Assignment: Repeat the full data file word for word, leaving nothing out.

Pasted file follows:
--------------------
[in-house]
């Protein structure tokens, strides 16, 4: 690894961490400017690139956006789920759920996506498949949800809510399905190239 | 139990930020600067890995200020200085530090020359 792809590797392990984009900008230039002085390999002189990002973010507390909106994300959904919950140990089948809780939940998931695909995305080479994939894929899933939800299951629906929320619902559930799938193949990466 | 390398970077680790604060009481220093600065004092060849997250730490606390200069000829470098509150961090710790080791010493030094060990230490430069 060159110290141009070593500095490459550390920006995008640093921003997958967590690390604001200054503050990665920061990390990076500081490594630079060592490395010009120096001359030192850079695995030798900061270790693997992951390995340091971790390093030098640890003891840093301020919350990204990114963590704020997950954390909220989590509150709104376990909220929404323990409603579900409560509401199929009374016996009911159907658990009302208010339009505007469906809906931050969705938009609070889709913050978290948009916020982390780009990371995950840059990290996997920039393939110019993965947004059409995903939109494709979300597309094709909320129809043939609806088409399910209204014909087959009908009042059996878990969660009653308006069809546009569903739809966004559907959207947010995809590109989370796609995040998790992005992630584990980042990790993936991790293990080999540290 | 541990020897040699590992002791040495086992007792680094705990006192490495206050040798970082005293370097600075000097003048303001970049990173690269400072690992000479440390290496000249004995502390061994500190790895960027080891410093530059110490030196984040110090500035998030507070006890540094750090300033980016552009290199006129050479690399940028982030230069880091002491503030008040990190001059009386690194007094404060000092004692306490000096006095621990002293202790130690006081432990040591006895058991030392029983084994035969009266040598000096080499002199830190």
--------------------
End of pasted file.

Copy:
[in-house]
């Protein structure tokens, strides 16, 4: 690894961490400017690139956006789920759920996506498949949800809510399905190239 | 139990930020600067890995200020200085530090020359 792809590797392990984009900008230039002085390999002189990002973010507390909106994300959904919950140990089948809780939940998931695909995305080479994939894929899933939800299951629906929320619902559930799938193949990466 | 390398970077680790604060009481220093600065004092060849997250730490606390200069000829470098509150961090710790080791010493030094060990230490430069 060159110290141009070593500095490459550390920006995008640093921003997958967590690390604001200054503050990665920061990390990076500081490594630079060592490395010009120096001359030192850079695995030798900061270790693997992951390995340091971790390093030098640890003891840093301020919350990204990114963590704020997950954390909220989590509150709104376990909220929404323990409603579900409560509401199929009374016996009911159907658990009302208010339009505007469906809906931050969705938009609070889709913050978290948009916020982390780009990371995950840059990290996997920039393939110019993965947004059409995903939109494709979300597309094709909320129809043939609806088409399910209204014909087959009908009042059996878990969660009653308006069809546009569903739809966004559907959207947010995809590109989370796609995040998790992005992630584990980042990790993936991790293990080999540290 | 541990020897040699590992002791040495086992007792680094705990006192490495206050040798970082005293370097600075000097003048303001970049990173690269400072690992000479440390290496000249004995502390061994500190790895960027080891410093530059110490030196984040110090500035998030507070006890540094750090300033980016552009290199006129050479690399940028982030230069880091002491503030008040990190001059009386690194007094404060000092004692306490000096006095621990002293202790130690006081432990040591006895058991030392029983084994035969009266040598000096080499002199830190």